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How to interpret an IR spectrum without any Knowledge of the structure

How to interpret an IR spectrum without any Knowledge of the structure

** IR spectroscopy is an incredibly powerful tool for functional group identification, as we have seen in the preceding subjects.

** To understand well, you should read this subjects in our site:

** However, in introducing this technique, we have explored IR spectra from the perspective of compounds of known structure, explaining the peaks observed in reference to each critical grouping of atoms that we know to be present.

**  In the real world, one often encounters brand new materials of unknown structure. How IR can help in this scenario is something that a forensics scientist or natural products isolation chemist might need to worry about on a daily basis.

** We certainly cannot use IR spectroscopy by itself to determine complete structure, but an IR spectrum can often point toward the presence of certain functional groups if one pays particular attention to signals whose peak positions are distinct from other groups and is consistently strong enough to be observed.

** The latter is an important consideration as there can be variations in signal strength for certain groups dependent on what other groups are in the molecule, and some signals overlap with others, making a definitive assignment impossible.

  For example, most organic molecules contain C-H bonds in one form or another, so peaks below 1450 cm-1 and signals in the range 2800–3000 cm-1 are not particularly definitive other than to indicate that the molecule is organic and contains C-H bonds.

Important Notes

  Here are some examples of what one might consider in a first-pass assessment of any IR spectrum to generate what are likely to be correct answers about some of the functional groups that are present:

(1) Only carbonyl group (C=O) stretches tend to have a tight, strong absorbance in the 1630–1780 cm-1 range.

We may not be able to identify what kind of carbonyl group is present, but we can tell that there is at least one carbonyl group.

(2) Only the stretches of nitrile or alkyne bonds  ( C≡N , C≡C ) tend to appear between 2000 and 2300 cm-1, so these can be fairly readily assigned.

(3) Only hydroxyl groups (OH) as in alcohols or carboxylic acids (COOH) tend to create a large and broad signal at about 3300 cm-1; these groups are easy to identify assuming the sample is not contaminated with water.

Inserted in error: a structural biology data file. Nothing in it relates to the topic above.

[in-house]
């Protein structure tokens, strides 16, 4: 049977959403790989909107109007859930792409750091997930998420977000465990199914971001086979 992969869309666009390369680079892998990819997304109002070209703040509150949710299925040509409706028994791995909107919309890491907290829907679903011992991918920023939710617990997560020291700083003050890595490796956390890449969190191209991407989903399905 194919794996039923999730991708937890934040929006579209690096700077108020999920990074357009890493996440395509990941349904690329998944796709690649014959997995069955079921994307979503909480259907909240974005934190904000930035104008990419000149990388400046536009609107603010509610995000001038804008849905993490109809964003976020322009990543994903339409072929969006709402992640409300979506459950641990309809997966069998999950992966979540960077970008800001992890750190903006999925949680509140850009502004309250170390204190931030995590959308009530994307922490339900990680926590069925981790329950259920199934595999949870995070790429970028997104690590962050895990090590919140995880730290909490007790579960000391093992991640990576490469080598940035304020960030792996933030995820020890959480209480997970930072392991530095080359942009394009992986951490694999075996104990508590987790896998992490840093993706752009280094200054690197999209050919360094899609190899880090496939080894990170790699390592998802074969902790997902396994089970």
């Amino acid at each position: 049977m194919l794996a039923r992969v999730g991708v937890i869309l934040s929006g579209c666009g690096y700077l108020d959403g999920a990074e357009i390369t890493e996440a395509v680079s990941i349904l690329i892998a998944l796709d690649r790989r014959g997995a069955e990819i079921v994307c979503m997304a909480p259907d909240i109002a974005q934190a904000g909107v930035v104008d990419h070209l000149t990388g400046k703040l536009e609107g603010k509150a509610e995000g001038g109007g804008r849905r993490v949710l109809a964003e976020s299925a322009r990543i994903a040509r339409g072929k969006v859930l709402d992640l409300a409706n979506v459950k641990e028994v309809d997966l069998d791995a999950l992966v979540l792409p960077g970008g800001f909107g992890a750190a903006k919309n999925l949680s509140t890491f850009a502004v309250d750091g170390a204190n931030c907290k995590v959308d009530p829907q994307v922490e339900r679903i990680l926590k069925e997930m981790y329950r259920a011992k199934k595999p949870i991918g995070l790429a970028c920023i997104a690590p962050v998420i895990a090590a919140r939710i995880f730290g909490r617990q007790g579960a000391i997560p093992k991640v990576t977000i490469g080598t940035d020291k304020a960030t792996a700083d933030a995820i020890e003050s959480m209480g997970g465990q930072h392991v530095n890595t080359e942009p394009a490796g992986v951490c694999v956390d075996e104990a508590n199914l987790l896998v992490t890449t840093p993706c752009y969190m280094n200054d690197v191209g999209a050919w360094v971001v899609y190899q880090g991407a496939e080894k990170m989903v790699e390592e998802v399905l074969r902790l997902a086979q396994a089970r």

(4) Only amines tend to produce broad but smaller peaks than hydroxyl peaks around 3300 cm -1. The number of those peaks can sometimes tell if there is one or two hydrogens attached to that nitrogen atom.


The examples below allow us to put these general principles into practice.

Example (1): The IR spectrum of Unknown (1)

(a) IR spectrum of Unknown (1) has broad signals centered around 3300 cm-1 and a medium absorption at 2250 cm-1. Based on the information above, we can surmise that the molecule likely contains a hydroxyl group and a group with a triple bond.

(b) Most likely the triply-bonded group is a nitrile since nitriles tend to appear at about 2250 cm-1, whereas alkynes appear slightly lower at around 2000 cm-1.

(c) We cannot be strictly sure that it is a nitrile, but that would be a good hypothesis in the absence of any other chemical evidence. Indeed, this turns out to be correct, as the molecule is 3-hydroxypropionitrile in this case.

Example (2): The IR spectrum of Unknown (2)

(a) There is a hydroxyl absorption once again centered around 3300 cm-1, as well as a carbonyl peak at 1705 cm-1.

(b) And, although we cannot always tell what kind of carbonyl is present, when the hydroxyl peak is extremely broad and has a ragged appearance (due to overlap of the C-H absorptions that extend below it, in contrast to the first spectrum where the hydroxyl was smooth, it is usually safe to assume that this hydroxyl group is attached to the carbonyl group; thus, these two groups are together part of a carboxylic acid functional group.

(c) Once again, we were able to identify the key functional group of the molecule since this is heptanoic acid.

Characteristic Infrared Absorptions of Groups

Solved problems

Reference: Organic chemistry / T.W. Graham Solomons , Craig B.Fryhle , Scott A.snyder , / ( eleventh edition) / 2014.

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